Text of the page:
French President Emmanuel Macron said Thursday “we must rethink the European security architecture,” as he pushed for a continent-wide effort to create “a strategic partnership, including in terms of defense, with our closest neighbors.”
Macron wants Europe to take responsibility for its own defense, so that it doesn’t have to rely so much on the United States for its own security.
Speaking during an official visit to Finland, Macron said that “our interest with Turkey as well as with Russia is to have a strategic partnership which enables to stabilize the relationship with the European Union in the long term.”
Macron added that “we must bring up to date our relationship with Russia further to the end of the Cold War,” saying that old habits have led “to mistakes or misunderstanding in the last two decades.”
That was something he discussed in St. Petersburg with Russian President Vladimir Putin in May, he said.
Once Europe has its strategy and defense autonomy, “we must rethink the terms of the European security architecture” with Russia, “which is in our interest to maintain stability in the entire region,” he told a news conference.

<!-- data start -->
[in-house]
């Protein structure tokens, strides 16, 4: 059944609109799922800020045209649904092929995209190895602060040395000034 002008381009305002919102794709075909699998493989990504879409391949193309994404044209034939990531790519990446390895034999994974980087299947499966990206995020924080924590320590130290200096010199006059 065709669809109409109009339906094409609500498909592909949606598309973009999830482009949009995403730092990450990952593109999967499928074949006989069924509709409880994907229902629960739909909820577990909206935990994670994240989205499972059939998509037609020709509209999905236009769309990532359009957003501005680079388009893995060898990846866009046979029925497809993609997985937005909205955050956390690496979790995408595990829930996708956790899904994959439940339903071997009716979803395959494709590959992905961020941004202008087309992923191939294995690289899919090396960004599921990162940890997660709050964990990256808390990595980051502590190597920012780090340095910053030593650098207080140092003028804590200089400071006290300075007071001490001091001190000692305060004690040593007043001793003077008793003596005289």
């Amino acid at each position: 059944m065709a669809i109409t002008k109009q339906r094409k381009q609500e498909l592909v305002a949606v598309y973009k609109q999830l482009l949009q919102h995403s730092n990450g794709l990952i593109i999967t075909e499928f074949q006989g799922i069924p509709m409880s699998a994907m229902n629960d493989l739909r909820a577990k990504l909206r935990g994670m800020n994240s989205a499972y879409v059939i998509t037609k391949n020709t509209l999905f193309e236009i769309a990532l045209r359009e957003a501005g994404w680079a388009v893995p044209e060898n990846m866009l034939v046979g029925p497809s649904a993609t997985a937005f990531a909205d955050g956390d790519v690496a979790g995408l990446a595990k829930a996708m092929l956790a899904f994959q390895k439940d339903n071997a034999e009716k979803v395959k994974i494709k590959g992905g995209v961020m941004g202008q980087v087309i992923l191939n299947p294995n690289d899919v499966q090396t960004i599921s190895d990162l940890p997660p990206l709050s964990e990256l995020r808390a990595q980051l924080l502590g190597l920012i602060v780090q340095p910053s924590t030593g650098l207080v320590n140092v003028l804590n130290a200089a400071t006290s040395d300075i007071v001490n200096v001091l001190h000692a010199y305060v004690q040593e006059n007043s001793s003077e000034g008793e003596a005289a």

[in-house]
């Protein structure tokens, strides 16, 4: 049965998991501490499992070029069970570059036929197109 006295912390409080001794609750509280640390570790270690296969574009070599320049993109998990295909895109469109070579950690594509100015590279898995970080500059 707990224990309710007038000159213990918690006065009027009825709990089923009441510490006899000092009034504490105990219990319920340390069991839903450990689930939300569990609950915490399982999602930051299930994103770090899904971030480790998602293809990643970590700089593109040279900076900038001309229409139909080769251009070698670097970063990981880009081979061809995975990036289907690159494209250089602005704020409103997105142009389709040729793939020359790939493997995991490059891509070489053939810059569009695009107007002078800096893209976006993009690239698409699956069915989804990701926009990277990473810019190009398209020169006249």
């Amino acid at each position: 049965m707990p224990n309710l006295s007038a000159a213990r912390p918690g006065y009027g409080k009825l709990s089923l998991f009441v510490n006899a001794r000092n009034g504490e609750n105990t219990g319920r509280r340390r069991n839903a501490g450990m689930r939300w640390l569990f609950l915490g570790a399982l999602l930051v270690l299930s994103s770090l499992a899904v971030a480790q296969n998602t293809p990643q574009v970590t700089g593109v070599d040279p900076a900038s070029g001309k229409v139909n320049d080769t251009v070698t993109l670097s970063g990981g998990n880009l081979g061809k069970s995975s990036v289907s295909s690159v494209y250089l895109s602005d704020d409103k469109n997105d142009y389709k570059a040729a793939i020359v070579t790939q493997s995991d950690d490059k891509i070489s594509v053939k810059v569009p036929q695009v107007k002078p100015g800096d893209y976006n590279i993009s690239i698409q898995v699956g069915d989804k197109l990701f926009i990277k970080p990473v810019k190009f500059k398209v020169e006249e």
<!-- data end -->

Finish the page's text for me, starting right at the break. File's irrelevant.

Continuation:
Macron, who said “NATO remains an important alliance,” added that he believes that “our role is also to make Europe a kind of model, guiding beacon of what the challenges of globalization are.”
He and Finnish Prime Minister Juha Sipila later said in a joint statement that “the European Intervention Initiative” was “to strengthen Europeans’ ability to respond together to crises affecting their security in addition to existing frameworks, including EU or NATO operations.”
Macron met in Helsinki with Finnish counterpart Sauli Niinisto and Prime Minister Juha Sipila during the second leg of a Nordic tour that also took him to Copenhagen, Denmark.
While Finland expressed interest in joining Macron’s plan for tighter European defense cooperation, Denmark is limited by its defense opt-out clause in its EU ties, which keeps its out of military matters.